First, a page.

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Mission Accomplished? Readers Responses

Peace Activists Respond to Danny Postel's Critique of the Anti-War Movement

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Responses from Phyllis Bennis, David McReynolds and David Worley to Danny Postel's Critique of the Anti-War Movement

Sorry, I beg to differ.  Danny Postel may have his own ideas about what is needed in response to the horror of the Syrian civil war, but his article is filled with distortions of fact and false accusations.  For some reason he chose to make me a poster girl for the view that "all" that is necessary is preventing a US airstrike. Never has been my position - and I, along with others he cites as having the same view in fact spent huge amounts of time, published numerous articles (including the ones he's quoting from), spoke at numerous teach-ins, to make exactly the opposite argument - that stopping airstrikes is only step one, dealing with chemical weapons isn't enough, and that real diplomacy, starting with an arms embargo and restarting the Geneva process, must come next.

If anyone's interested, some of those articles are at --    (in the Nation) (with Jesse Jackson) (talking points on why not attack Syria & alternatives to military strikes) (why there is no military solution & what alternatives might be) (Democracy Now interview on what diplomatic alternatives the US is ignoring)

Sorry to personalize my problem with Danny's article, but by selectively quoting only my opposition to US military force, & ignoring everything I wrote about what else SHOULD happen, it's a complete distortion of my position and my work.  Ironically, Danny does cite several other organizations I work very closely with - Peace Action & AFSC among them - for doing the right thing, calling for alternatives.  But he completely ignores my work on that, even invoking the name of my close comrade at IPS Saul Landau, a giant of our movement who passed away two weeks ago, as being a "real" internationalist, while pointing with clear disdain to my IPS project's use of "internationalism" in its name.

The result is a real distortion of the truth.  Danny Postel may have his own ideas about what alternatives to military strikes would be most appropriate, they may well be different than the ones I and so many others have proposed.  But to claim that we don't propose anything beyond stopping airstrikes is completely dishonest.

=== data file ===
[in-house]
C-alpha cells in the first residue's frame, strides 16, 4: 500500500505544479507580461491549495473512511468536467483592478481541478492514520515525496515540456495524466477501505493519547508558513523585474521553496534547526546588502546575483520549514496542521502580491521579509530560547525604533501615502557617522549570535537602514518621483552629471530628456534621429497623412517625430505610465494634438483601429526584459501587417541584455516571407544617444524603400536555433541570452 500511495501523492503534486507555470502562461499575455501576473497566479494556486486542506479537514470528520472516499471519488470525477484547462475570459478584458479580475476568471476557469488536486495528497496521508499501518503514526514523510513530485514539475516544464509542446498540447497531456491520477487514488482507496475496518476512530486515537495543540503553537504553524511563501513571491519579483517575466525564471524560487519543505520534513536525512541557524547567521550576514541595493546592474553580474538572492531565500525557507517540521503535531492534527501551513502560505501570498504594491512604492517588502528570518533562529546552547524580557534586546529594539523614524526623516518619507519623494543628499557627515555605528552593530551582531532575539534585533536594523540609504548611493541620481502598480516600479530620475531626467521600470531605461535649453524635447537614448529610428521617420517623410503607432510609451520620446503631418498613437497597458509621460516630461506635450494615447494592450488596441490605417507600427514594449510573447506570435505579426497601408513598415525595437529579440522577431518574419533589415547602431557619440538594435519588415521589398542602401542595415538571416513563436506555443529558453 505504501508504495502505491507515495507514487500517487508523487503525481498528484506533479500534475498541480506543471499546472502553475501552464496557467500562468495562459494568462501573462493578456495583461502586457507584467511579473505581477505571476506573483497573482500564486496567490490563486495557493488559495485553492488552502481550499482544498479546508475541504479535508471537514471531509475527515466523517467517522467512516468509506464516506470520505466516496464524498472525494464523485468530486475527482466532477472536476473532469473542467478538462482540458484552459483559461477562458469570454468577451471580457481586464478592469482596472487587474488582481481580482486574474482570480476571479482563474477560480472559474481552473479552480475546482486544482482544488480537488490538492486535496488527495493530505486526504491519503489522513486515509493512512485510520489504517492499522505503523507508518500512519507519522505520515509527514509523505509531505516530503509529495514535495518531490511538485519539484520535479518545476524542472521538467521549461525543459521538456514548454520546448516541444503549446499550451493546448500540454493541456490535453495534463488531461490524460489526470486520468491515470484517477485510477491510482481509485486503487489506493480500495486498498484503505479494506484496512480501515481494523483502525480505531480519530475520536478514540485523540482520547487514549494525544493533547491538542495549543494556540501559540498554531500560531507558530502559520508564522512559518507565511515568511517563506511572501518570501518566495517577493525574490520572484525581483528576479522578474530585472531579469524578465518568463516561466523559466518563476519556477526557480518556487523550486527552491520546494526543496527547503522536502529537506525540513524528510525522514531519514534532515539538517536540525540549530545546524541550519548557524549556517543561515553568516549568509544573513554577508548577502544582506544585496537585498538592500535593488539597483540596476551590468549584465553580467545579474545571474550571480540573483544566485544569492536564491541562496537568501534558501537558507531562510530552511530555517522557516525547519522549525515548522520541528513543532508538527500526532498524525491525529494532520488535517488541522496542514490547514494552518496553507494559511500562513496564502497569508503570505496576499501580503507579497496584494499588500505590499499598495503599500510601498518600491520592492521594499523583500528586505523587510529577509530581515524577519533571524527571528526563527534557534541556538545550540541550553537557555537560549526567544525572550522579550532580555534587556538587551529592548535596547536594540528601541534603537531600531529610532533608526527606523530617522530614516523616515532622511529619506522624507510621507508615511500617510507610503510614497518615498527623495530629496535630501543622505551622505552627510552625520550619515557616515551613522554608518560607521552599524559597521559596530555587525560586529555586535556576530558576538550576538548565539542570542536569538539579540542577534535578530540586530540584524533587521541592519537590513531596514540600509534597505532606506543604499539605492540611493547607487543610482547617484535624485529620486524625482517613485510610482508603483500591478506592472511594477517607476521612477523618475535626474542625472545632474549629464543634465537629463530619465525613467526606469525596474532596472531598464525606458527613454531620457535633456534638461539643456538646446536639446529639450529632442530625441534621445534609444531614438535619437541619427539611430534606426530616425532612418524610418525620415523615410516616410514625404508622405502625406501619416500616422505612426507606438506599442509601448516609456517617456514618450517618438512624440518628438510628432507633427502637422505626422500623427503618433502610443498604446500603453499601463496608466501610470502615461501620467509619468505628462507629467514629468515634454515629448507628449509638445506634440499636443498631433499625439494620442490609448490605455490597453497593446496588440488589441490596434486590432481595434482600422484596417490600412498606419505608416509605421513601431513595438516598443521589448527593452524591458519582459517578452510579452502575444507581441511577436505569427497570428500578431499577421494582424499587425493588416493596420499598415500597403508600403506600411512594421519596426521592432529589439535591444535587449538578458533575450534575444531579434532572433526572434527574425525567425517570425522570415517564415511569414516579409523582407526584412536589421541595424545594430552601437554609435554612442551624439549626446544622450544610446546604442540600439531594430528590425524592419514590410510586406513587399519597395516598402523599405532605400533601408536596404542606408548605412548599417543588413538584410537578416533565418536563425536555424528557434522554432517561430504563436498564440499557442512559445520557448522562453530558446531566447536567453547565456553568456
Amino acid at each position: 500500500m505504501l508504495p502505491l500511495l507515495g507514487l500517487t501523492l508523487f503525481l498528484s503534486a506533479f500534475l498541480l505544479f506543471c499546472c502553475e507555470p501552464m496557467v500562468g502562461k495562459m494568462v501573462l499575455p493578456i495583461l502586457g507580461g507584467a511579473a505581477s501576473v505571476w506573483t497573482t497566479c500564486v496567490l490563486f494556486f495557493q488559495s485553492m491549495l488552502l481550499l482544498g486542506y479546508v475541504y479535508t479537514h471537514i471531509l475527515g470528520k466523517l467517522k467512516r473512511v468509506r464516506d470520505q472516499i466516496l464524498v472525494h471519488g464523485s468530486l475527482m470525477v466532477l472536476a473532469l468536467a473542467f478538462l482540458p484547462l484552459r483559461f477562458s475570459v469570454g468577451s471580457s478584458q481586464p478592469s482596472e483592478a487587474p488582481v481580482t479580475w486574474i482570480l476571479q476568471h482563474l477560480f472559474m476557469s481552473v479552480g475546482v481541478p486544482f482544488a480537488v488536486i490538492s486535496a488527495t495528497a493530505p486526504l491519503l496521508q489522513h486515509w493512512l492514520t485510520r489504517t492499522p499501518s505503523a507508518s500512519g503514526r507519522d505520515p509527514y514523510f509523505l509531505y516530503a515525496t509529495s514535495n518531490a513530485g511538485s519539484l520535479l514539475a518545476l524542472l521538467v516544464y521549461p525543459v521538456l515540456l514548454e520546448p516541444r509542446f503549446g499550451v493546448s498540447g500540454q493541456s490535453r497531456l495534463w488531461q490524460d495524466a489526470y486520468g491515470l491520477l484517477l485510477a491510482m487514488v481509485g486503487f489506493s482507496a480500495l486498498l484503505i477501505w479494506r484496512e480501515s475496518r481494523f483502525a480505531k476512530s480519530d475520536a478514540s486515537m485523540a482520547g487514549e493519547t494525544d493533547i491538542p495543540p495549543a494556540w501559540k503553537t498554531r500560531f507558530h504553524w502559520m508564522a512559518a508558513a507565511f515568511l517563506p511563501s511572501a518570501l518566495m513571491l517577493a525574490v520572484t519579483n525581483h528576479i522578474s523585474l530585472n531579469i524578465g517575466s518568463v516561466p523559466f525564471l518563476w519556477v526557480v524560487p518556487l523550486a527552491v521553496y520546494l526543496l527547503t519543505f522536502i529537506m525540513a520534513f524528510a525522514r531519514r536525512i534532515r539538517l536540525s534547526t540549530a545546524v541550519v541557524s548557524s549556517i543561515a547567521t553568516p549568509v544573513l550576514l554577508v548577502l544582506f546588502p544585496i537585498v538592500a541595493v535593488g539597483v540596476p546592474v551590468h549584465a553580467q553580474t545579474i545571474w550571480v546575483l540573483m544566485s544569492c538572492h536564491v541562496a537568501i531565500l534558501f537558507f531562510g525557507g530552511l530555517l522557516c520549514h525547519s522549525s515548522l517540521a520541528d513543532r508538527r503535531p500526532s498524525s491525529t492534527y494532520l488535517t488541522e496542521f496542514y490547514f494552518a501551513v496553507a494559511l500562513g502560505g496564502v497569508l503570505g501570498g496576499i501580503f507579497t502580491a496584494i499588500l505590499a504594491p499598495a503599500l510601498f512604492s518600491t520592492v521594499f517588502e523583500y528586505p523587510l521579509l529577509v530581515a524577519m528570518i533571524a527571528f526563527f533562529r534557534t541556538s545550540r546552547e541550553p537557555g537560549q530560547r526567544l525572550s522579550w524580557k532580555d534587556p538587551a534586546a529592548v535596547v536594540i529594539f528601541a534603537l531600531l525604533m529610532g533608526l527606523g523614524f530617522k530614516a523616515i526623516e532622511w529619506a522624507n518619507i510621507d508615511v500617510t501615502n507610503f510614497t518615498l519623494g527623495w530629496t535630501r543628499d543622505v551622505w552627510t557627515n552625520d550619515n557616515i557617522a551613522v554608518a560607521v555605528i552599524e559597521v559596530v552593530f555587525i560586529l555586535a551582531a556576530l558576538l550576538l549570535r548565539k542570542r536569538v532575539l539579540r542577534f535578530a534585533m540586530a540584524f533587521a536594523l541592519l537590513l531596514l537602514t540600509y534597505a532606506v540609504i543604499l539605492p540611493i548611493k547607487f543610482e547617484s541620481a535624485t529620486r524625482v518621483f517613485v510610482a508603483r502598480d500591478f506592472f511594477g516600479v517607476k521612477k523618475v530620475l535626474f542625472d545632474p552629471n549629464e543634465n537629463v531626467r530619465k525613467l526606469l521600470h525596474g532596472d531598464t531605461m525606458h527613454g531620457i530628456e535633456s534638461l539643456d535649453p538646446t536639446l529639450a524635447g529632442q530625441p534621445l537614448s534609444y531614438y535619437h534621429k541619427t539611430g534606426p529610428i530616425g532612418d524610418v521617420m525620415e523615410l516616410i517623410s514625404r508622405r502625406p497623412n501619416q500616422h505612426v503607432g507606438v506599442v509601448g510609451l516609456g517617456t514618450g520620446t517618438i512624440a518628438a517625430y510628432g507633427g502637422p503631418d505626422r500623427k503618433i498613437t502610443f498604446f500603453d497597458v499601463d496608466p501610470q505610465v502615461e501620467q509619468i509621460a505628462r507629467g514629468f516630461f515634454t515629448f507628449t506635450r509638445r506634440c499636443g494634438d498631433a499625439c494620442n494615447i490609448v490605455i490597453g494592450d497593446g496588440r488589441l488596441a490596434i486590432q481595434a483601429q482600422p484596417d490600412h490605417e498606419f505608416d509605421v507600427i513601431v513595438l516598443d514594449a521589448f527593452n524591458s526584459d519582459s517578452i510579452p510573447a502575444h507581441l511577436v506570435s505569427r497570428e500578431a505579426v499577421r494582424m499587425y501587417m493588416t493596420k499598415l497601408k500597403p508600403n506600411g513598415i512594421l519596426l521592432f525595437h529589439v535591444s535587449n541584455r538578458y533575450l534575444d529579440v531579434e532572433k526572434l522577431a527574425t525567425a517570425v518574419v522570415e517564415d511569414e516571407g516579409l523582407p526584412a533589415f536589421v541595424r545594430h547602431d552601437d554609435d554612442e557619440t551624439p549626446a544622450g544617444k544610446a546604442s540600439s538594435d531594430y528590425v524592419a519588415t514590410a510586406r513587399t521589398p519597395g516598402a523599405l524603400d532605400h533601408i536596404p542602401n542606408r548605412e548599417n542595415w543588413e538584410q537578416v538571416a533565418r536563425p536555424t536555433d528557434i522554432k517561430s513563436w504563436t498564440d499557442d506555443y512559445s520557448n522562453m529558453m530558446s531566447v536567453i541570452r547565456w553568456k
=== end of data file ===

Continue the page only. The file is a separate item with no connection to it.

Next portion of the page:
Below, for those interested, is the most recent iteration of the set of alternatives a number of our organizations are pushing (including Peace Action, FCNL, Just Foreign Policy, and a bunch more including IPS).

Phyllis Bennis


1.    The U.S. should, first, do no harm. Stand against any U.S. military strikes or any further military intervention in Syria. Support UN decision-making, international law and diplomacy instead of military force.

2.   The U.S. should call for an immediate ceasefire by all sides and a comprehensive international arms embargo.  Announce plans to stop sending or facilitating any arms to rebel forces or allowing U.S. allies to do so, and urge Russia and Iran to stop sending any arms to the Syrian government.

3.   The U.S. should immediately re-open plans with Russia for international diplomatic negotiations towards a political solution in Syria. The talks must include all sides in Syria, including non-violent Syrian civil society, and representatives of Syrian, Palestinian, and other refugees and IDPs forced from their homes in Syria. All key parties to the conflict, including Iran, should be included. The U.S. team should support plans to insure that the settlement provide protection for all communities in Syria and the return of refugees, and not exclude whole categories of people who may have served in the government, the army, or armed opposition militias. The U.S. should also support efforts towards accountability and justice for all war crimes that have been committed in the Syrian war.

4.   The U.S. should announce a major increase in refugee and humanitarian assistance coordinated through the United Nations, and call on other countries to increase aid and coordinate through the UN.

5.   The U.S. should support the Organization for the Prevention of Chemical Weapons to lead and oversee the transfer of chemical weapons to international control so they may be safely destroyed or removed. The U.S. should support further disarmament efforts by endorsing calls for a Weapons of Mass Destruction-Free Zone throughout the Middle East, with no exceptions.

6.  The U.S. should use the opportunity of Syria negotiations, along with the recent shifts in internal Iranian politics, to reopen broad negotiations with Iran over all the issues of concern to both Tehran and Washington.


A number of good points are raised in this piece, though I do want, first to sharply take issue with the general positions advanced on this point, by Gilbert Achar, who was enthusiastic about the Libyan fiasco. He is, unless I'm in error, working from a Trotskyist point of view similar to that of the International Socialists here in the US.